I read with enormous dismay the BBC feature entitled, “Do whites have a future in SA?” The writer, a doyen journalist and BBC News World Affairs editor John Simpson, opens with “Apartheid South Africa looked after white people and nobody else. Now some of its white communities face a level of deprivation, or of violence, which threatens their future in the country…”
This should really tell you everything you need to know about the tone of the piece.
The premise, which is never stated outright but is implied in every paragraph, is that it is somehow more shocking to see a poor white person than a poor black person. The idea – which is an Apartheid hangover – is that whites should be wealthy; it is a talking point when they are not.
Do not misunderstand me. I think it is terrible that anyone at all is living in poverty, and we have corruption and government mismanagement to thank for a lot of it. I resent that my hard-earned taxes are not helping the people I would have chosen to help, black or white. And it is right that we respond to poverty with shock and horror.
But let’s just be clear that poverty, of all things, should be colour-blind. Note: I say it should be. Unfortunately, it isn’t. The reality is that most of the time it is the opposite of colour-blind: it cleaves to black and coloured people like bark to a tree. According to the South African Institute for Race Relations (SAIRR), the average white income is nearly nine times the average black income – and let’s not forget the even greater disparity between black women and white men.
Unemployment rates are significantly higher among black and coloured people; according to the Global Poverty Research group, “It is found that unemployment is very inequitably distributed in South Africa and certain groups are much more likely to enter it, and to stay in it, than others. Young uneducated Africans living in homelands and remote areas are most vulnerable to unemployment…the fact that rural unemployment rates are higher than urban rates is atypical among countries and is explained by historical policies restricting mobility.” Note the two telling phrases: “historical policies” and “homelands”. Translation: the legacy of Apartheid.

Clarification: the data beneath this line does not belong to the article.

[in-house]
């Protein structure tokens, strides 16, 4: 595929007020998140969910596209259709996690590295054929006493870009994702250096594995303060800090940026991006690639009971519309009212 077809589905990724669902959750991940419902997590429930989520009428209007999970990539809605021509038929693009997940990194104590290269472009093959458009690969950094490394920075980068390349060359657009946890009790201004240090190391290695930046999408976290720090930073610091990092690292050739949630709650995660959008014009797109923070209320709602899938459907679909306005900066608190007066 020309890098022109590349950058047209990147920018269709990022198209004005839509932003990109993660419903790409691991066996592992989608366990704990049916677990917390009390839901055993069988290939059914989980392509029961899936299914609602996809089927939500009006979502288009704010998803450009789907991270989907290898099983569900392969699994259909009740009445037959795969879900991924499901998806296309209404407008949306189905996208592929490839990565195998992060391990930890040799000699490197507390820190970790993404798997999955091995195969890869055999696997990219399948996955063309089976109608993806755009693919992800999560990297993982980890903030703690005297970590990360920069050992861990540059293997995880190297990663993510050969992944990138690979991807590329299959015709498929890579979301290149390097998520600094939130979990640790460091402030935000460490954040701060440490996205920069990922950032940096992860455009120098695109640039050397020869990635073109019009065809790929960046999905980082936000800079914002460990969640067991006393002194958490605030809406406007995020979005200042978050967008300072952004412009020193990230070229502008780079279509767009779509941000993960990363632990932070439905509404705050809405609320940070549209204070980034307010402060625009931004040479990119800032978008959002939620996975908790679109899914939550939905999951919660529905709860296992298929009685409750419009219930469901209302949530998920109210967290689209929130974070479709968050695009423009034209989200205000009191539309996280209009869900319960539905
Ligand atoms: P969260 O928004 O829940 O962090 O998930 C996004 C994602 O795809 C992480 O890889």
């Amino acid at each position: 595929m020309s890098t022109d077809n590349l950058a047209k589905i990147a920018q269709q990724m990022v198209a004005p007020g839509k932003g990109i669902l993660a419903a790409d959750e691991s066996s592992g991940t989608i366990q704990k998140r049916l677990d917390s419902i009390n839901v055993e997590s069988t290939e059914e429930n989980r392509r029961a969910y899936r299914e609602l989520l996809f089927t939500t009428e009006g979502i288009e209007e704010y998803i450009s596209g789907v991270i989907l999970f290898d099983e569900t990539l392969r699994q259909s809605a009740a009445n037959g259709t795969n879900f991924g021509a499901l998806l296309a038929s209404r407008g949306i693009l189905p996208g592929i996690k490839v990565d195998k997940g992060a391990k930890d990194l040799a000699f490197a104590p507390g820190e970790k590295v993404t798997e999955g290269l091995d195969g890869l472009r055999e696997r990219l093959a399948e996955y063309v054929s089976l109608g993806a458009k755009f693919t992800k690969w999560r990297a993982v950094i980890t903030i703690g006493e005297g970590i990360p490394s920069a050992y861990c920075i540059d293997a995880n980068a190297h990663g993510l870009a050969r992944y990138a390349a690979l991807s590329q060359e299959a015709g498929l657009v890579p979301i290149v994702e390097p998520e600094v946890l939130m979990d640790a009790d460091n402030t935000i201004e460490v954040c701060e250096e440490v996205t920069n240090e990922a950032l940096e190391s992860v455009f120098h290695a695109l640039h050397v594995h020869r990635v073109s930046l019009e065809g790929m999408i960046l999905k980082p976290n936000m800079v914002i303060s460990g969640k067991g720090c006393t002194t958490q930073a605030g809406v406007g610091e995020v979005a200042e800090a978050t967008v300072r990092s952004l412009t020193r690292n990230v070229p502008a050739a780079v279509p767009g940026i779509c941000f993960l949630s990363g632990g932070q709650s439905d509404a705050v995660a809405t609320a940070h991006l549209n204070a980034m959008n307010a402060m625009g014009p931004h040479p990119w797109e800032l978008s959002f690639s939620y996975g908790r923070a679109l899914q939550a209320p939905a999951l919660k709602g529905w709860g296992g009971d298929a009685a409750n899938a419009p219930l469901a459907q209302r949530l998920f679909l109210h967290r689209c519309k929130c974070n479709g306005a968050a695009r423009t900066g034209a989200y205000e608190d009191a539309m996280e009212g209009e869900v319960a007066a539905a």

Apartheid is not dead. The presence of poor whites is evidence that it has been dealt some heavy blows, but it is by no means dead. It is still a great deal better to be white than black in South Africa. And let’s not forget Polity’s report that there is greater inequality around wealth now than there was a decade ago. The Gini coefficient for South Africa has increased; it is only among whites that it decreased in recent years. Among Africans it increased by a whopping 7% and among Indians and coloureds by nearly 4%.
Then there are Simpson’s claims of a genocide against white farmers. Again, don’t misunderstand me: the murder of farmers is a legitimate fear; it is horrific, and solves nothing. This is not the issue. The issue is whether it means whites have no future in South Africa.